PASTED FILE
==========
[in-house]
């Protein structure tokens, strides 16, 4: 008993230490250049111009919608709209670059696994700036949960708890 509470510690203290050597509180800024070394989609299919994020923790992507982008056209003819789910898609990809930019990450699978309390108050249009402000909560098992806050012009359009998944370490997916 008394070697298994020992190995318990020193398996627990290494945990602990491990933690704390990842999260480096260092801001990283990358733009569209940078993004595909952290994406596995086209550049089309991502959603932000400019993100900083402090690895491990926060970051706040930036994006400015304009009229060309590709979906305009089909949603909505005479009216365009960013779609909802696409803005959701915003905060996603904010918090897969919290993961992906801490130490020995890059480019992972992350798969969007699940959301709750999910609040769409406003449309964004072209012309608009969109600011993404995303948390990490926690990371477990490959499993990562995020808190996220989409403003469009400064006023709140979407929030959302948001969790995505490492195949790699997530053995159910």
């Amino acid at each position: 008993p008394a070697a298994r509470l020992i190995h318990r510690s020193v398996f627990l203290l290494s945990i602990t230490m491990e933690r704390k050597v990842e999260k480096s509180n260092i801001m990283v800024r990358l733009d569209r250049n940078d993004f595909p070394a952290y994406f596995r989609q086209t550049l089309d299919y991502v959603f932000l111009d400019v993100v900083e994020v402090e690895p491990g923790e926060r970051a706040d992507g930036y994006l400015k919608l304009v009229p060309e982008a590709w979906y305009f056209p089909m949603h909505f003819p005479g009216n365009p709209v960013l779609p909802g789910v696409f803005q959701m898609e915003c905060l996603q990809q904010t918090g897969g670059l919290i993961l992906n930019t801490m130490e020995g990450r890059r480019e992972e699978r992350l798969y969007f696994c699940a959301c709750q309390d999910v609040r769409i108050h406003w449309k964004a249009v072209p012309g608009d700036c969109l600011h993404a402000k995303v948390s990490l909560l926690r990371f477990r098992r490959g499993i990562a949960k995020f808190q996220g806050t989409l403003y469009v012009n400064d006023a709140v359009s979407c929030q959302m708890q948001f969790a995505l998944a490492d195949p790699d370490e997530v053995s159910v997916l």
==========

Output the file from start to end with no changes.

[in-house]
């Protein structure tokens, strides 16, 4: 008993230490250049111009919608709209670059696994700036949960708890 509470510690203290050597509180800024070394989609299919994020923790992507982008056209003819789910898609990809930019990450699978309390108050249009402000909560098992806050012009359009998944370490997916 008394070697298994020992190995318990020193398996627990290494945990602990491990933690704390990842999260480096260092801001990283990358733009569209940078993004595909952290994406596995086209550049089309991502959603932000400019993100900083402090690895491990926060970051706040930036994006400015304009009229060309590709979906305009089909949603909505005479009216365009960013779609909802696409803005959701915003905060996603904010918090897969919290993961992906801490130490020995890059480019992972992350798969969007699940959301709750999910609040769409406003449309964004072209012309608009969109600011993404995303948390990490926690990371477990490959499993990562995020808190996220989409403003469009400064006023709140979407929030959302948001969790995505490492195949790699997530053995159910």
């Amino acid at each position: 008993p008394a070697a298994r509470l020992i190995h318990r510690s020193v398996f627990l203290l290494s945990i602990t230490m491990e933690r704390k050597v990842e999260k480096s509180n260092i801001m990283v800024r990358l733009d569209r250049n940078d993004f595909p070394a952290y994406f596995r989609q086209t550049l089309d299919y991502v959603f932000l111009d400019v993100v900083e994020v402090e690895p491990g923790e926060r970051a706040d992507g930036y994006l400015k919608l304009v009229p060309e982008a590709w979906y305009f056209p089909m949603h909505f003819p005479g009216n365009p709209v960013l779609p909802g789910v696409f803005q959701m898609e915003c905060l996603q990809q904010t918090g897969g670059l919290i993961l992906n930019t801490m130490e020995g990450r890059r480019e992972e699978r992350l798969y969007f696994c699940a959301c709750q309390d999910v609040r769409i108050h406003w449309k964004a249009v072209p012309g608009d700036c969109l600011h993404a402000k995303v948390s990490l909560l926690r990371f477990r098992r490959g499993i990562a949960k995020f808190q996220g806050t989409l403003y469009v012009n400064d006023a709140v359009s979407c929030q959302m708890q948001f969790a995505l998944a490492d195949p790699d370490e997530v053995s159910v997916l």